So that explains the willingness of late 20th century and early 21st century politicians who had never served in the military, calling for continued war in the middle east.
With gendered language, American politicians and civic leaders on both sides of the debates over war and imperialism invoked a variety of ideas of manly citizenship, including themes of generational differences, emasculation, the veneration of the founding fathers, and even varying definitions of just what manliness entailed. Just what did it mean to be a man? Various definitions of manhood arose during the debates over American participation in Cuba and then in the Philippines.
Men justifying intervention in Cuba appealed to the notion of chivalry as an example of manliness. But the chivalric paradigm served as only one of the ways in which manhood was defined during the debates over international and military matters in the s. Both those in favor of American intervention in Spanish colonial matters and those opposed focused a part of their gendered language on generationally different definitions of manhood and masculinity. Those seeking to expand U. In emphasizing experience, maturity, and a well-developed sense of self-restraint, these antis harkened back to the principles of manliness that had also played a part in the debates over the coming of the Civil War, when the restrained, moral resolve of Northern men contrasted sharply with the aggressive, free-wheeling combativeness of Southern fire-eaters.
Relating back in time to the veterans of the Civil War and even to the Revolutionary generation also played a large part in the development of gendered language in the debate over U. Proponents of U.
In the debate over U. Another way in which the language of gender found political expression was through the processing of emasculation. As Hoganson notes with several examples, debates often included references to opponents as, in some way, feminized. During the debate over U. This use of feminization to denigrate a political opponent speaks to a larger overall process of identifying manliness in contrast to womanliness. The men of the last decade of the nineteenth century had much to worry about—urbanization, industrialization, immigration—and one more important fear: the rise of the New Woman.
It is also true that historically privileged men tend to be profoundly disturbed by perceived competition from women, gay people and diverse ethnic and religious groups. These majestically male makers of the modern west are being forced to think twice about a lot today. Gay men and women are freer than before to love whom they love, and to marry them. Women expect greater self-fulfilment in the workplace, at home and in bed.
» Spanish-American War
Trump may have the biggest nuclear button, but China leads in artificial intelligence as well as old-style mass manufacturing. And technology and automation threaten to render obsolete the men who push and pull things — most damagingly in the west. This fear and insecurity of a male minority has spiralled into a politics of hysteria in the two dominant imperial powers of the modern era.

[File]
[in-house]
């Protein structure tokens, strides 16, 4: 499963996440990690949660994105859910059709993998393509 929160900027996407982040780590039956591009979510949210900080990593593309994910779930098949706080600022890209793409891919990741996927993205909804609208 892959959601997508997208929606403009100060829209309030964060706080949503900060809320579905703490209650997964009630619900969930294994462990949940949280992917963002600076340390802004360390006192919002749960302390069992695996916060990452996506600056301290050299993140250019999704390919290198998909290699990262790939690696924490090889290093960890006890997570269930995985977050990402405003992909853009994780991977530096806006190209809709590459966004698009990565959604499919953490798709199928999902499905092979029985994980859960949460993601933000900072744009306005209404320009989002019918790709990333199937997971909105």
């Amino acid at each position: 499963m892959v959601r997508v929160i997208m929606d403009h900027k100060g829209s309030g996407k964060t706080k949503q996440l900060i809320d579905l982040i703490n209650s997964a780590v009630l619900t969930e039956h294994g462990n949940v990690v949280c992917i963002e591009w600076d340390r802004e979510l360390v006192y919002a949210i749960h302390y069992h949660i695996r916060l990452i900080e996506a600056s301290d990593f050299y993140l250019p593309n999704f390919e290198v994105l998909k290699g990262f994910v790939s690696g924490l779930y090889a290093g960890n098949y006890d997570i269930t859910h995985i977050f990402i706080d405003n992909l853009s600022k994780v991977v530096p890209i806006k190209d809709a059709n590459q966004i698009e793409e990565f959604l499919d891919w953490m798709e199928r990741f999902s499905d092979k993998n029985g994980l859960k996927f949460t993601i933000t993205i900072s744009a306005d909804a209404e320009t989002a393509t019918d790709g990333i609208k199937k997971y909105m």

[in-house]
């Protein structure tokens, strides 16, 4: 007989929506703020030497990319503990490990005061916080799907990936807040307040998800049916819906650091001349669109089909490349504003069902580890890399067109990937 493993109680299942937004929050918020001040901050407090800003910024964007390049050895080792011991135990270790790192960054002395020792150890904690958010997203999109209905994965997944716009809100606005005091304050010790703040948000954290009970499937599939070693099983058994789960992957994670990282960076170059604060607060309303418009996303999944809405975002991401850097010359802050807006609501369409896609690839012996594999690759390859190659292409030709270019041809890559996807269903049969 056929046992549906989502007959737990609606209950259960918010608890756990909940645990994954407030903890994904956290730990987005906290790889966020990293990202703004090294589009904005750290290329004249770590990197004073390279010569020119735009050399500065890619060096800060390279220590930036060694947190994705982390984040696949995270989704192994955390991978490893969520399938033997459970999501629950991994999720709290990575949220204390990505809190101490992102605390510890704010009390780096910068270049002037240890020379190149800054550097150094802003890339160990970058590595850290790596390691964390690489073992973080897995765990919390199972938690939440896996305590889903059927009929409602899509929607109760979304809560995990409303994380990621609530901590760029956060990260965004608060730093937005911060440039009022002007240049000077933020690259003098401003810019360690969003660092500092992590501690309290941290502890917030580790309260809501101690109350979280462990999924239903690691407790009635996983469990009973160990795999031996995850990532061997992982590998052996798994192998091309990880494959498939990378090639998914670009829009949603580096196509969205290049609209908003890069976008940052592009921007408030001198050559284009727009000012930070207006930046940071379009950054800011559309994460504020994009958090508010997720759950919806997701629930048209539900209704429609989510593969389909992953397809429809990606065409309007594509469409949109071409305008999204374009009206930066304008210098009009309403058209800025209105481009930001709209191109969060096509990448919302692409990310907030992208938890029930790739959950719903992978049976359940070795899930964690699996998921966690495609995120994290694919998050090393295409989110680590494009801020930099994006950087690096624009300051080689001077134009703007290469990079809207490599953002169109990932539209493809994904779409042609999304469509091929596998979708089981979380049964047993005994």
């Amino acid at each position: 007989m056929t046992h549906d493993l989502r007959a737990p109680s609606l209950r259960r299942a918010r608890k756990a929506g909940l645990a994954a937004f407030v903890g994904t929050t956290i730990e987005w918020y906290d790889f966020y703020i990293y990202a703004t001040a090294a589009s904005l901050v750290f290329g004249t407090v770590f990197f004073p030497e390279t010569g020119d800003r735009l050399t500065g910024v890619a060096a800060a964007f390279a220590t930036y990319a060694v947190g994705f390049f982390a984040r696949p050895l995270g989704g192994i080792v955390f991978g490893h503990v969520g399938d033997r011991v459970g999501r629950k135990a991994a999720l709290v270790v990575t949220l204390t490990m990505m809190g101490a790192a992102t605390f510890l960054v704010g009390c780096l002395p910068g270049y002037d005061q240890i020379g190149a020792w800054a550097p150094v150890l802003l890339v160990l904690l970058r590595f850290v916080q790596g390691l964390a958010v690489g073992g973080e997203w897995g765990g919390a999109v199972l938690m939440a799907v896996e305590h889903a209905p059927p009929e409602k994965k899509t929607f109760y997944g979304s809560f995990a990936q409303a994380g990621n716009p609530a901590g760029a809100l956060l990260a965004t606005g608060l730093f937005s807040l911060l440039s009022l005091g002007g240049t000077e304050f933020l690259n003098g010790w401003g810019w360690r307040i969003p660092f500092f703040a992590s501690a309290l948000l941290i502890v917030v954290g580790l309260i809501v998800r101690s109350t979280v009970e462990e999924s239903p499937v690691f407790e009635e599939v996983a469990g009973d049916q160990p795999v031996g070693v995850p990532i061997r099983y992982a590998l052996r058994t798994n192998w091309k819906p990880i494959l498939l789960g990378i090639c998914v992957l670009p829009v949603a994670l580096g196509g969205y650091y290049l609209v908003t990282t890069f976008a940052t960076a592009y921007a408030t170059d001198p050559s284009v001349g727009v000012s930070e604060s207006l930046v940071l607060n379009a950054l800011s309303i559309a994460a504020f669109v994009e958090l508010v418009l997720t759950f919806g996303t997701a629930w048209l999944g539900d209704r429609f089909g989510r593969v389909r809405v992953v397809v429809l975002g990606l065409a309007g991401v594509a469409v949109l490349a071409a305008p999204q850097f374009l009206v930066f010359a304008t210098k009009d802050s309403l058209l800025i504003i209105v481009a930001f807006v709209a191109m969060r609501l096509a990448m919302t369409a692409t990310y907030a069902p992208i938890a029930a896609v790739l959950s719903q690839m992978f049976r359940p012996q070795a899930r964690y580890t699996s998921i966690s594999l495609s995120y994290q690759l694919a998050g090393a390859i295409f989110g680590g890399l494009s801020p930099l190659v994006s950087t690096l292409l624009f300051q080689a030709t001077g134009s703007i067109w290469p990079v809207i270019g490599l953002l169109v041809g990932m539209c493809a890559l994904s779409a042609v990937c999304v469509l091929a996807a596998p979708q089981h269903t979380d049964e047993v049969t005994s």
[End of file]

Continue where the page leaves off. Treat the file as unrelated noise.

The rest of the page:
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In Britain, the aloof and stiff upper-lipped English gentleman, that epitome of controlled imperial power, has given way to such verbally incontinent Brexiters as Boris Johnson. And, indeed, whether threatening North Korea with nuclear incineration, belittling people with disabilities or groping women, the American president confirms that some winners of modern history will do anything to shore up their sense of entitlement.
Such manic assertions of hyper-masculinity have recurred in modern history.
They have also profoundly shaped politics and culture in Asia, Africa and Latin America. Beheading and raping innocent captives in the name of the caliphate, the black-hooded young volunteers of Islamic State were as obviously a case of psychotic masculinity as the Norwegian mass-murderer Anders Behring Breivik , who claimed Viking warriors as his ancestors.
We will just shoot you in the vagina. Morbid visions of castration and emasculation, civilisational decline and decay, connect Godse and Schlesinger to Bin Laden and Trump, and many other exponents of a rear-guard machismo today. And whether Hindu chauvinist, radical Islamist or white nationalist, their self-image depends on despising and excluding women.
It is as though the fantasy of male strength measures itself most gratifyingly against the fantasy of female weakness. Equating women with impotence and seized by panic about becoming cucks, these rancorously angry men are symptoms of an endemic and seemingly unresolvable crisis of masculinity. When did this crisis begin? And why does it seem so inescapably global? It began in the 19th century, with the most radical shift in human history: the replacement of agrarian and rural societies by a volatile socio-economic order, which, defined by industrial capitalism, came to be rigidly organised through new sexual and racial divisions of labour.